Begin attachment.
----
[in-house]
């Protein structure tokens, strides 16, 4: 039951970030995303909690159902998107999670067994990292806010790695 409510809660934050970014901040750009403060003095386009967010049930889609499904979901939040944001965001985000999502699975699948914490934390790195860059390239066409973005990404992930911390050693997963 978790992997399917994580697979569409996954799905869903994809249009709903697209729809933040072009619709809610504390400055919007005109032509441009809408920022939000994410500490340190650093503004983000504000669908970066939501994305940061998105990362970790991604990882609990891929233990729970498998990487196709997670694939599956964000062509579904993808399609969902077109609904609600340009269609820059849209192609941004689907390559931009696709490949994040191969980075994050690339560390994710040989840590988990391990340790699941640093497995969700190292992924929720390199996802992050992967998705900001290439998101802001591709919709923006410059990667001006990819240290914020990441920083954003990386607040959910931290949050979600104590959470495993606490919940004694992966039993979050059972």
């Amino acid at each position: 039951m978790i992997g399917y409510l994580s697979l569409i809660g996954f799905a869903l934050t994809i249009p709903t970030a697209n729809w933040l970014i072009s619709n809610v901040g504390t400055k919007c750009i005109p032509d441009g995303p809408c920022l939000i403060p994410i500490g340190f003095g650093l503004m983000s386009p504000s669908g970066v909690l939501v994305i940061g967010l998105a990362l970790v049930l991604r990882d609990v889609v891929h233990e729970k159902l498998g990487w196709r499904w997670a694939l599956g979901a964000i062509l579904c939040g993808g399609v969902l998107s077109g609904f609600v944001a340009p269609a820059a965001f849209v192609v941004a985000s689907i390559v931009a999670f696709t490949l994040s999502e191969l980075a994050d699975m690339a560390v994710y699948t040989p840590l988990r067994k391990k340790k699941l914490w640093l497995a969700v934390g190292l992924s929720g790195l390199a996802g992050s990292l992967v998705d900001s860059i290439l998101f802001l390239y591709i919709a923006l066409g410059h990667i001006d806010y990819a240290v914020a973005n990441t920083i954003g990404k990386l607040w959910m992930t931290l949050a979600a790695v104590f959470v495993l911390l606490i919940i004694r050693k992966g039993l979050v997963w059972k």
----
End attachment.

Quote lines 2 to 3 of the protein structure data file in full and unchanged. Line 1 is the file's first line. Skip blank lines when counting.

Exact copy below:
């Protein structure tokens, strides 16, 4: 039951970030995303909690159902998107999670067994990292806010790695 409510809660934050970014901040750009403060003095386009967010049930889609499904979901939040944001965001985000999502699975699948914490934390790195860059390239066409973005990404992930911390050693997963 978790992997399917994580697979569409996954799905869903994809249009709903697209729809933040072009619709809610504390400055919007005109032509441009809408920022939000994410500490340190650093503004983000504000669908970066939501994305940061998105990362970790991604990882609990891929233990729970498998990487196709997670694939599956964000062509579904993808399609969902077109609904609600340009269609820059849209192609941004689907390559931009696709490949994040191969980075994050690339560390994710040989840590988990391990340790699941640093497995969700190292992924929720390199996802992050992967998705900001290439998101802001591709919709923006410059990667001006990819240290914020990441920083954003990386607040959910931290949050979600104590959470495993606490919940004694992966039993979050059972």
């Amino acid at each position: 039951m978790i992997g399917y409510l994580s697979l569409i809660g996954f799905a869903l934050t994809i249009p709903t970030a697209n729809w933040l970014i072009s619709n809610v901040g504390t400055k919007c750009i005109p032509d441009g995303p809408c920022l939000i403060p994410i500490g340190f003095g650093l503004m983000s386009p504000s669908g970066v909690l939501v994305i940061g967010l998105a990362l970790v049930l991604r990882d609990v889609v891929h233990e729970k159902l498998g990487w196709r499904w997670a694939l599956g979901a964000i062509l579904c939040g993808g399609v969902l998107s077109g609904f609600v944001a340009p269609a820059a965001f849209v192609v941004a985000s689907i390559v931009a999670f696709t490949l994040s999502e191969l980075a994050d699975m690339a560390v994710y699948t040989p840590l988990r067994k391990k340790k699941l914490w640093l497995a969700v934390g190292l992924s929720g790195l390199a996802g992050s990292l992967v998705d900001s860059i290439l998101f802001l390239y591709i919709a923006l066409g410059h990667i001006d806010y990819a240290v914020a973005n990441t920083i954003g990404k990386l607040w959910m992930t931290l949050a979600a790695v104590f959470v495993l911390l606490i919940i004694r050693k992966g039993l979050v997963w059972k």